If you haven’t been on the internet much this week (how could anyone blame you?) you may have missed a bit of offseason controversy. Athlon Sports released their Big Ten coaches power rankings.
You may or may not be surprised to find our own Kirk Ferentz in the bottom tier of the power rankings. And in it, ranked Kirk Ferentz 8th, right behind...Nebraska’s new lord and savior, Scott Frost.
Did I read that right? -rubs eyes- I did? Oh, ok. Well! That’s certainly...an opinion to have.
Let’s see what Athlon Sports writer Steven Lasson uses as his rationale for these rankings:
8: Kirk Ferentz, Iowa
Ferentz is the nation’s longest-tenured head coach going into the 2018 season. During his time in Iowa City, Ferentz has recorded 143 victories, guided the program to 15 bowl trips and finished six times in the final Associated Press top 25 poll. Also, Iowa went to the Rose Bowl in 2015 and has won at least eight games in four out of the last five years. Since 2007, the Hawkeyes have just one losing season (2012). It’s a sign of the Big Ten’s coaching depth when Ferentz ranks No. 8 in the league.
7: Scott Frost, Nebraska
It’s probably safe to assume Frost will be moving up in these rankings over the next couple of seasons. The former Nebraska quarterback has returned to Lincoln to restore the program to national prominence. Frost has established an outstanding resume in a short amount of time. After a short NFL career, Frost worked as a graduate assistant at Nebraska and Kansas State, followed by a two-year stint at Northern Iowa as a defensive assistant. He joined Oregon’s staff in 2009 and was promoted to offensive coordinator in ‘13. Frost called the plays for the Ducks’ high-powered offense until he was hired as UCF’s head coach prior to the 2016 campaign. The Knights made dramatic progress in Frost’s first year, improving from 0-12 in 2015 to 6-7 in ‘16. UCF took another big step forward in 2017, finishing 13-0 and No. 6 nationally in the final Associated Press poll. This is one of the top hires for the 2017-18 coaching carousel, as Frost should win in a big way at his alma mater.
Now, I am no Kirk Ferentz apologist or anything like that, but if nothing else, does the Dean of the Big Ten get no respect for, well, being the Dean of coaches in the Big Ten? And if not, let’s take a closer look at the logic of ranking Frost 7: a head coach about to enter his third year as a head coach, in a new conference that features a completely different style of play than his previous one, for a program that has delusions of grandeur, is better than the conference’s longest tenured head coach?
This sort of debate is exactly the reason why the Cornhuskers joined the conference and became rivals with the Hawkeyes (never forget when the Huskers and their fans refused to call it a rivalry because Iowa hadn’t yet won a game. Oh how the tides have turned...). There’s no doubt that Frost’s brief — and admittedly very successful — coaching career, as an assistant and a head coach, as well Nebraska’s pedigree, propels Frost over the likes of Lovie Smith, Tom Allen, Chris Ash, DJ Durkin, Jeff Brohm and PJ Fleck. But there’s also an argument to be made to put Frost last on the list by matter of principle. He’s the conference’s only new head coach this season (how is Lovie Smith still employed?), and as such, can he even be counted as a Big Ten coach?
I think most people would agree with me that overall, the Big Ten has a better pedigree as a conference than the American. It’s two completely different styles for the most part, and Frost will be a first year coach in the conference without a whole recruiting class of “his guys.” I highly doubt that will result in immediate success for Frost and company, regardless of what Nebraska fans might be thinking. There’s no second-year head coach in any program that on paper can come into any conference and immediately leap over the league’s longest tenured coach because of one winning season as a head coach!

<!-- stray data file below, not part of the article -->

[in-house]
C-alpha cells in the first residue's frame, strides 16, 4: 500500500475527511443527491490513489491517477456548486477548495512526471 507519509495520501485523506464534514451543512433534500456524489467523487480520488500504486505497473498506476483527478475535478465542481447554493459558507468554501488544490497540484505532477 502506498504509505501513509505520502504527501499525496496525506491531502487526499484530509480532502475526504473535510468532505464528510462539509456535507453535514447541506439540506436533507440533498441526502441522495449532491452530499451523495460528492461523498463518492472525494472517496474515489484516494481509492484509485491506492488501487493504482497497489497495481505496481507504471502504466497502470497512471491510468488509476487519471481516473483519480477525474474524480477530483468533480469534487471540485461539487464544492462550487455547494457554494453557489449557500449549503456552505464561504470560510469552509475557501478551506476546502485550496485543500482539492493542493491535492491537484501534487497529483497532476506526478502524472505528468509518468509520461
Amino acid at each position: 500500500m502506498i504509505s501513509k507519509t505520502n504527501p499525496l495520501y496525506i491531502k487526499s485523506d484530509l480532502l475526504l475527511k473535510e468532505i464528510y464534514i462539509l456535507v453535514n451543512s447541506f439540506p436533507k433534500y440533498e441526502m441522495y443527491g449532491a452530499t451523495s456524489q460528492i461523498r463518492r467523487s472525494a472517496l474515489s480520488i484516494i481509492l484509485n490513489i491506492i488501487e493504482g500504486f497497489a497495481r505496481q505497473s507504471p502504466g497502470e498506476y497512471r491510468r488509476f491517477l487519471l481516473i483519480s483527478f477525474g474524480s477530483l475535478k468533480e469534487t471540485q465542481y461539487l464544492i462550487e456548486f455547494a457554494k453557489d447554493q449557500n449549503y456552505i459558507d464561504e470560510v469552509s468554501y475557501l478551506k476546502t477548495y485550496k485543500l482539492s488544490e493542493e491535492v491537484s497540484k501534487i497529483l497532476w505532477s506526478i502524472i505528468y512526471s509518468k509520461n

But it doesn’t matter, we should have known this list was questionable anyways when it placed Pat Fitzgerald as the Big Ten’s 5th best coach. I mean, seriously?
In addition, Athlon Sports also wrote a follow-up piece about the power rankings, in which a different writer went more in-depth about their decision to place Frost over Ferentz. In essence, the writer argues that Frost is placed over Ferentz because of...future potential and a better contract situation.
NFL development and Mike Riley era bragging rights aside, Iowa finds itself facing a new animal. Frost is not only a competitor, but he finds himself with an immense responsibility. He has to bring Nebraska back to national relevance and this is a challenge he’s obviously embracing. His colleague across the Missouri river clearly doesn’t have these aspirations (if he does, he’s doing a great job of hiding them) and, quite honestly, he doesn’t need to.
Trolling level: expert. Of course Kirk Ferentz doesn’t have aspirations to bring Nebraska back to national relevance! He has aspirations to beat the Huskers by 30+ points for the third year straight, and keep the Heroes trophy in Iowa City for a fourth year straight.
Other talking points featured in Brandon Cavanaugh’s article include Kirk’s contract (yawn), Kirk’s 8-4 win average (double yawn), and the fact that “should the Hawkeyes beat Iowa State and Nebraska in the same season, I dare say that’s a quality year right now.”
I hate Nebraska just as much as anyone in this blogosphere, but I have no doubt that Frost has the potential to succeed in Lincoln. But there’s just so much we don’t know yet. The season is still (sadly) over two months away, and the next iteration of Iowa vs. Nebraska even more than that. What I do know is that, until it’s Black Friday and the Hawks are on the wrong side of a 56-14 beatdown, I’ll power rank Kirk Ferentz’s consistency over a potential anomaly undefeated season any day.